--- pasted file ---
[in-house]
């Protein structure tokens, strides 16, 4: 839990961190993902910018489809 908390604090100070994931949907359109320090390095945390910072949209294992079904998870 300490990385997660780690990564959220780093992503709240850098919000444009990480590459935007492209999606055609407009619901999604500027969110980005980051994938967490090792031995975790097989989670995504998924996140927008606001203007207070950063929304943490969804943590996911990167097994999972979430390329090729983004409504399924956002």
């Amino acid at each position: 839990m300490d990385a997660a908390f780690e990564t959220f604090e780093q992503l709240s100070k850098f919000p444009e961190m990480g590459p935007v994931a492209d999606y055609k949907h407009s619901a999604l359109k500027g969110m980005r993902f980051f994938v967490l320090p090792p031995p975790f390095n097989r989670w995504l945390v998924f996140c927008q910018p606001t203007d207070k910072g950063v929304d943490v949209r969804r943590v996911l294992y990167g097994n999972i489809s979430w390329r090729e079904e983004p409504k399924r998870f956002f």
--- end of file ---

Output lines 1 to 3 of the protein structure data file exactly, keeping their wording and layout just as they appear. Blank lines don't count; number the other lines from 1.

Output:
[in-house]
């Protein structure tokens, strides 16, 4: 839990961190993902910018489809 908390604090100070994931949907359109320090390095945390910072949209294992079904998870 300490990385997660780690990564959220780093992503709240850098919000444009990480590459935007492209999606055609407009619901999604500027969110980005980051994938967490090792031995975790097989989670995504998924996140927008606001203007207070950063929304943490969804943590996911990167097994999972979430390329090729983004409504399924956002």
């Amino acid at each position: 839990m300490d990385a997660a908390f780690e990564t959220f604090e780093q992503l709240s100070k850098f919000p444009e961190m990480g590459p935007v994931a492209d999606y055609k949907h407009s619901a999604l359109k500027g969110m980005r993902f980051f994938v967490l320090p090792p031995p975790f390095n097989r989670w995504l945390v998924f996140c927008q910018p606001t203007d207070k910072g950063v929304d943490v949209r969804r943590v996911l294992y990167g097994n999972i489809s979430w390329r090729e079904e983004p409504k399924r998870f956002f």